LLLB is the ever so slightly more abstaining Mexican sister of the Almost Famous give-a-shit steam rolling burger party bus. Stress is on the slightly. The taste of Beautiful Drinks' (Almost Famous, LLLB, Home Sweet Home, Keko Moku) off-the-cuff it'll-be-alright-on-the-night demeanor is certainly still there - that's their appeal - but this time it has table service, pens, pads, the lot. No giant ape either. Shame.
Still, LLLB's grub, although less notorious, can be just as filthy as their sister brand. Their main pull are burritos and nachos so loaded it's hard to see the grub for the sleaze (and cheese). Surprisingly though their stand out dish is more genteel and less punch-in-the-gob Mexican: the Street Tacos. Not those 'orrible big bent crispy nacho things, but soft wheat flour tortillas astride with well aimed flavours. The Dirty Chicken Street Tacos (£6.50) are top of the class. Juicy chips of chicken amongst fresh pico (chopped Mexican salad bits), the now ubiquitous chipotle with sour cream and coriander. The three of 'em last as long as a nympho in Patong. They could do to add a fourth.
And just as you thought this lot'd gone as soft as their tortillas, they slap 'em on a Americanised license plate. Radical. DB
100 High Street, NQ, M4 1HP. 0161 832 8644. Menu here.
Mumma Schnitzel: Chicken schnitzel and halloumi burger meal (£8.50 with fries and coke)
The chicken schnitzel: the Austrian cousin to the Russian chicken kiev. Both breaded chicken and both underestimated in their wonderfulness.
Blame Iceland and Tesco’s Own.
Austrian street food traders, Mumma Schnitzel, serve the sexiest hot schnitzel from a van on Hardman Street, Spinningfields. It’s so sexy, Mumma regularly lure lunchtimers away from nearby Pret A Manger and towards their van for a hot romp with a hearty and fresh Austrian dish like a dirty chicken Siren.
The schnitzel topped with melted halloumi, lettuce, tomatoes, mayo, homemade sweet chilli and laid on a toasted brioche bun is so tasty it makes you want to take up skiing, hum Mozart and quote Freud just to impress it. LB
Find the Mumma Schnitzel van on Hardman Square, Spinningfields, M3 3EB.
Pancho’s Burrito: Pork in Lime Burrito (£4.99 Large, £5.99 with beer)
Probably the most stuffed you can get in the city for a fiver. There’s two Pancho’s within jumping distance of each other here, which seems odd, but means they’re doing something very right. At least if queues are anything to go by.
A Pancho’s burrito is a boulder of food. Roll it down the El Pixo de Orizaba and it would level villages. Great not only in quantity but quality. The pork in lime burrito finds level ground between the meat and the acidity of the lime. The sweetness of the pork, onions and peppers toy beautifully with the sturdy thick flavours of the homemade pinto refried beans amongst the calm of the sour cream. If you find yourself peckish around the Arndale, avoid the food court as though it were a beserk leper and seek out Pancho’s. Olé. DB
Arndale Food Market, High Street, M4 3AH. Menu here.
Pieminister: The Mothership - pie, mash, mushy peas, shallots and cheese (£7.95)
It’s 43AD, the Romans have just begun their vanity-driven conquest of Britain, bringing with them the modern world: roads, aqueducts, central heating, bathhouses, togas, Gaulish wine and… pies. Inherited from the Ancient Greeks who’d pinched them from the Egyptians, the humble pie has buoyed all the greatest empires in modern history. Somebody should have told the Third Reich. The pie did lose a bit of steam (and gain a lot of smoke) when a pie shop began the Great Fire of London. Still, how can you stay mad at a pie?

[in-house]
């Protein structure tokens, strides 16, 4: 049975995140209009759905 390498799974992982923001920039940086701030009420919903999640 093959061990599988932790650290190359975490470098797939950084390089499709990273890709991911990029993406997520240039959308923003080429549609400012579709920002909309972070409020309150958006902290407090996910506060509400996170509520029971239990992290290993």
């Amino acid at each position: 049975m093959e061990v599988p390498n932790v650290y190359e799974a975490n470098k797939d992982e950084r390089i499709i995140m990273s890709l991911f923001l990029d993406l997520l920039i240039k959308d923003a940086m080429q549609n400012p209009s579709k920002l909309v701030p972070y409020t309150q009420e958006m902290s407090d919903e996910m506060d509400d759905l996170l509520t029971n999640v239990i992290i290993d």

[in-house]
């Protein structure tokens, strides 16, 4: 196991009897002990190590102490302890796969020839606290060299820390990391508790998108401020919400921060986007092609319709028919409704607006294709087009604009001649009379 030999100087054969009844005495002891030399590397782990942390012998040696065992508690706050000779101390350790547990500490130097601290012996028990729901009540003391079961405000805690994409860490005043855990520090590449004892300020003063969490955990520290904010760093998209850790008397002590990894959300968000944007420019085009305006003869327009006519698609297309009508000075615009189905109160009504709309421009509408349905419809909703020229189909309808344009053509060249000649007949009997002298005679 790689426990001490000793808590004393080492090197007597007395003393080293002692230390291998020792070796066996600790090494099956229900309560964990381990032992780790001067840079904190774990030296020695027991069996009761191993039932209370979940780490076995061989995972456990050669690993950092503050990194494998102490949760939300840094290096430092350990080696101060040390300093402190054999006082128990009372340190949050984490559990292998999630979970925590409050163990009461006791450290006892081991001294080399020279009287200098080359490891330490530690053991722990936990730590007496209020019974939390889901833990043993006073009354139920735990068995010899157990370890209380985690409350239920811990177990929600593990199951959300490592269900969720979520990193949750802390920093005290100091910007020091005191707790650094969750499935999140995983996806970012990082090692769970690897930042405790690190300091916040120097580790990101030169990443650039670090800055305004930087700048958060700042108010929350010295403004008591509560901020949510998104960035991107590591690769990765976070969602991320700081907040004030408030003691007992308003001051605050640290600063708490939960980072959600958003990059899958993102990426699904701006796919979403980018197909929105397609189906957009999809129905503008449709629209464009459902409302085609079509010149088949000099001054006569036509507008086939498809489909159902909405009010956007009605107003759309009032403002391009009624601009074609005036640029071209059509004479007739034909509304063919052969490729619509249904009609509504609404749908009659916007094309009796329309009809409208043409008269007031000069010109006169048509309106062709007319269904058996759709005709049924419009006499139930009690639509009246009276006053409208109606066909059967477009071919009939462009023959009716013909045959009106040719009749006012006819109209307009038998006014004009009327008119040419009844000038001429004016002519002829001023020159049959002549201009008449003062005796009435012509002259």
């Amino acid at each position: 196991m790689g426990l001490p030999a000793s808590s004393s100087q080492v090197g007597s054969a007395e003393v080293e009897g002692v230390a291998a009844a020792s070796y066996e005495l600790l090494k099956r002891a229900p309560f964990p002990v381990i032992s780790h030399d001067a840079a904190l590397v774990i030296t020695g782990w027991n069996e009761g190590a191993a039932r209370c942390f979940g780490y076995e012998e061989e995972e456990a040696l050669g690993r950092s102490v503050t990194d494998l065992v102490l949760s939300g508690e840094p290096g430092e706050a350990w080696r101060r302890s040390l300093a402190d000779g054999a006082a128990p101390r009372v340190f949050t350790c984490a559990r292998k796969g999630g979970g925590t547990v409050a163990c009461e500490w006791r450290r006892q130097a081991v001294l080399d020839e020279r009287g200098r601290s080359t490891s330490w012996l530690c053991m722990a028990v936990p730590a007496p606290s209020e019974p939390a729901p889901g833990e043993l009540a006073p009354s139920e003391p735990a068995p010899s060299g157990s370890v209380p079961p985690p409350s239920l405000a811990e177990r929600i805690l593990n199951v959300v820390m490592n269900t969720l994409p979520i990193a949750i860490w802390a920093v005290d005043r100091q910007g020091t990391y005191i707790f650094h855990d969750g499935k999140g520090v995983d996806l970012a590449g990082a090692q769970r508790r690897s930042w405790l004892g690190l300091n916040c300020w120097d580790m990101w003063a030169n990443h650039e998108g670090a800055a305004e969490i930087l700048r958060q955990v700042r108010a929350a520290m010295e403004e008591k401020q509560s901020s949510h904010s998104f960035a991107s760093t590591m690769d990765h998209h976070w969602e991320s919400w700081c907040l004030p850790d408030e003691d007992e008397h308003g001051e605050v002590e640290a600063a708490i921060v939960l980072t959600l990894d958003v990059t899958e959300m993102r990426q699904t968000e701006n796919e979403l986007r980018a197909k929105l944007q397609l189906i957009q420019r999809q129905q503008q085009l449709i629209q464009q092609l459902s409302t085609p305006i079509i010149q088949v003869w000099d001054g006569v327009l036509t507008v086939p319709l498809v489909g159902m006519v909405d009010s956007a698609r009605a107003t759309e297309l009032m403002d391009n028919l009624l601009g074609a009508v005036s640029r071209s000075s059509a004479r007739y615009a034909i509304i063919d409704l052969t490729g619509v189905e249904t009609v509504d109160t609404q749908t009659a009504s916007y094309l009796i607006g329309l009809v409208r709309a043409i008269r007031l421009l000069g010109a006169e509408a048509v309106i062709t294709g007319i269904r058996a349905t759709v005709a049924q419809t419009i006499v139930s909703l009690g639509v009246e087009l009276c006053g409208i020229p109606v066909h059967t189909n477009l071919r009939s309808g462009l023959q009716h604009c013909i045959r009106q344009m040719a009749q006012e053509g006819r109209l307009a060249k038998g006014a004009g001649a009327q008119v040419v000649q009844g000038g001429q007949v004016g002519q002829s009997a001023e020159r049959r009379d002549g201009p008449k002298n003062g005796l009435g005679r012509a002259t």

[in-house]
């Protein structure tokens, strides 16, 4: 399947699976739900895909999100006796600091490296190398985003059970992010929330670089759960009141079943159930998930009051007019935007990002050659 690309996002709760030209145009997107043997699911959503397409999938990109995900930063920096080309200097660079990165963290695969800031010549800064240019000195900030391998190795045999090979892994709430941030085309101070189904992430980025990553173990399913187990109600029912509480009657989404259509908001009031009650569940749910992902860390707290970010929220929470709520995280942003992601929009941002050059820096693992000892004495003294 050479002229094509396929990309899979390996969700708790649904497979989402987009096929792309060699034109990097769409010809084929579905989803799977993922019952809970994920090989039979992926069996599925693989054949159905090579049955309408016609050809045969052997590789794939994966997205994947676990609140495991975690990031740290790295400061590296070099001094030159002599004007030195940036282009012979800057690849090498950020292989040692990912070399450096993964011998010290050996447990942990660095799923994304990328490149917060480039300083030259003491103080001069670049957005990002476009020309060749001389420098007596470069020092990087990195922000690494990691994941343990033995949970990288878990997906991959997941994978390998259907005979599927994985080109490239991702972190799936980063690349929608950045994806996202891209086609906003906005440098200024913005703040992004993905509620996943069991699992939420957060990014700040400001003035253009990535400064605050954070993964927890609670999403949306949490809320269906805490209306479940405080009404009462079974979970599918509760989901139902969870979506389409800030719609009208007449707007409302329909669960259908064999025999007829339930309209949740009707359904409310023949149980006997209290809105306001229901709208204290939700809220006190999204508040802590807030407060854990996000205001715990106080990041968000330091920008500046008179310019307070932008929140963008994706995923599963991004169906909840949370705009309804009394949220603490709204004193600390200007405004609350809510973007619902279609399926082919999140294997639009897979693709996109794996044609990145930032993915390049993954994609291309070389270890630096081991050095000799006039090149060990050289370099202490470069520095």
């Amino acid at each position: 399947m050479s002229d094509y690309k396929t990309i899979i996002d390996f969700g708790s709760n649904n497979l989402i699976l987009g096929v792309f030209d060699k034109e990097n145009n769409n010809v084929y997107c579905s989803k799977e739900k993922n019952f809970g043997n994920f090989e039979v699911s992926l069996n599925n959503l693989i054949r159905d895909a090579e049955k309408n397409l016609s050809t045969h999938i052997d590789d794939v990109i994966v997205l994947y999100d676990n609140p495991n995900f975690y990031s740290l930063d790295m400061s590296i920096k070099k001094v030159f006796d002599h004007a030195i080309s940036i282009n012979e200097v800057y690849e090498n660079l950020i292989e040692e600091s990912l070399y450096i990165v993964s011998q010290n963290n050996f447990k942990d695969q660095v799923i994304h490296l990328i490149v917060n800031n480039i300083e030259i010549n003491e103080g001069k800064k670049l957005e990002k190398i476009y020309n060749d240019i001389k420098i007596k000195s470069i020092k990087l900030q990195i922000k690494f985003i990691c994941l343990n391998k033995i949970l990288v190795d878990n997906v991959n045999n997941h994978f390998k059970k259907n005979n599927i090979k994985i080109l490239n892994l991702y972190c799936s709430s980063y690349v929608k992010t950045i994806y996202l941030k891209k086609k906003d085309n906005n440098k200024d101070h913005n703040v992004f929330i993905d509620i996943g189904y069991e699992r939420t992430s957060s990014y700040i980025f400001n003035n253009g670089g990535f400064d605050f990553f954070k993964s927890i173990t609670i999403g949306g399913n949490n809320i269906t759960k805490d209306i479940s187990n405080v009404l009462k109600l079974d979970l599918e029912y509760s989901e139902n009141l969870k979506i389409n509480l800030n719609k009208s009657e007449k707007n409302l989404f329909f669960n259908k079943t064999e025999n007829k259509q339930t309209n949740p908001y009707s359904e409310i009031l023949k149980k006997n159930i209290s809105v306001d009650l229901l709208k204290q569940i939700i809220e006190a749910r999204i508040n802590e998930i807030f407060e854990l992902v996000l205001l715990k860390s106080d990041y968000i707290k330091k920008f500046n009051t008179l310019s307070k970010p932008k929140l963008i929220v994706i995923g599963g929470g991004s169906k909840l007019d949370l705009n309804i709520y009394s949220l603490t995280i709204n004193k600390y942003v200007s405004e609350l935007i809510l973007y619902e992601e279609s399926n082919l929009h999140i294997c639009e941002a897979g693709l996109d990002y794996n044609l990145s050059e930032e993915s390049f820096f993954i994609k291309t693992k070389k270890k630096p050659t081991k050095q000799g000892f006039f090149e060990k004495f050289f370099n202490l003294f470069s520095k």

There's been a pie resurgence in recent years, it's gone 'hip', and Bristol-based Pieminster have led the charge. Spawned from a basement in 2002 by a cheffy bloke and a pubby bloke, they cropped up in NQ last year and were recently caught flogging their wares at the recent 6music Festival at Victoria Warehouse. Avaliable from the NQ branch, the Mothership is a mountain of naughty food: pie (we went for the tip-top british steak and craft ale 'Moo' pie), creamy mash, a dollop of mushed peas all splayed with sweet crispy shallots and a hefty streak of cheese.
Don't plan to do anything, anything at all, afterwards. Sit down and stay there.
53 Church St, Northern Quarter, M4 1PD. 0161 819 1279. Info here.
Solita: Rooster Scratchings (£2.90), Bacon Fat Popcorn (£1.90), Deep Fried Man’n’Cheese (£5.90), Buttermilk Popcorn Shrimp (£6.90)
Their signature, the Big Manc (a Big Mac dun’ good) is about as dirty as it gets, but it’s also a burger and we're saving them for our updated Best Of: Burgers. So we picked four bites, because we can and because you’re unlikely to find them on any other menu (ok so you will find mac’n’cheese but Solita fry the buggery out of it). Also because Solita is the only place we’ve seen a type of cock on the menu with the rooster scratchings - which knock those Mr Porky’s out of the park. The bacon popcorn is the Ronseal of snacks, the deep fried MnC are great but could do with more packing but the buttermilk popcorn shrimp... cor’ blimey... somewhere between calamari and those scampi fries crisps, we could scoff this until we keeled over. Then get up to polish them off.
Hearing about our dirty list, Franco of Solita sent out with much fanfare the Mac Daddy (£12.90). Patty, bacon, pickle and cheese wedged between two bits of fried mac’n’cheese (instead of bap). We left feeling so filthy we had to call in a fireman to hose us down. DB
37 Turner St, Northern Quarter, M4 1DW. 0161 839 2200. Menu here.
Wrights: Haddock, Chips and Black Pudding (£6.90)
What a cracking combination. Surf'n'turf'n'tuber. Pig'n'fish'n'chip. Flesh'n'blood'n'spud. Dirty grub. Filthy fatty filling food with no hint of a scintilla of a pinch of green. Pasty yellow and deep black in a cardboard box. Crap presentation yet deeply lovely. Bunch fish, pig and chip on a fork and let the tastes and textures take you on a satisfying scoot through doctor disapproved food. Mouth watering eh?
Wright's chippy on Cross Street is relatively new to a northern city centre strangely shy of decent chippies unlike Yorkshire cities which make a virtue of nostalgia. It's been busy since it opened and only needs a proper rag pudding to really shine, but this mad combination wins brownie points. JS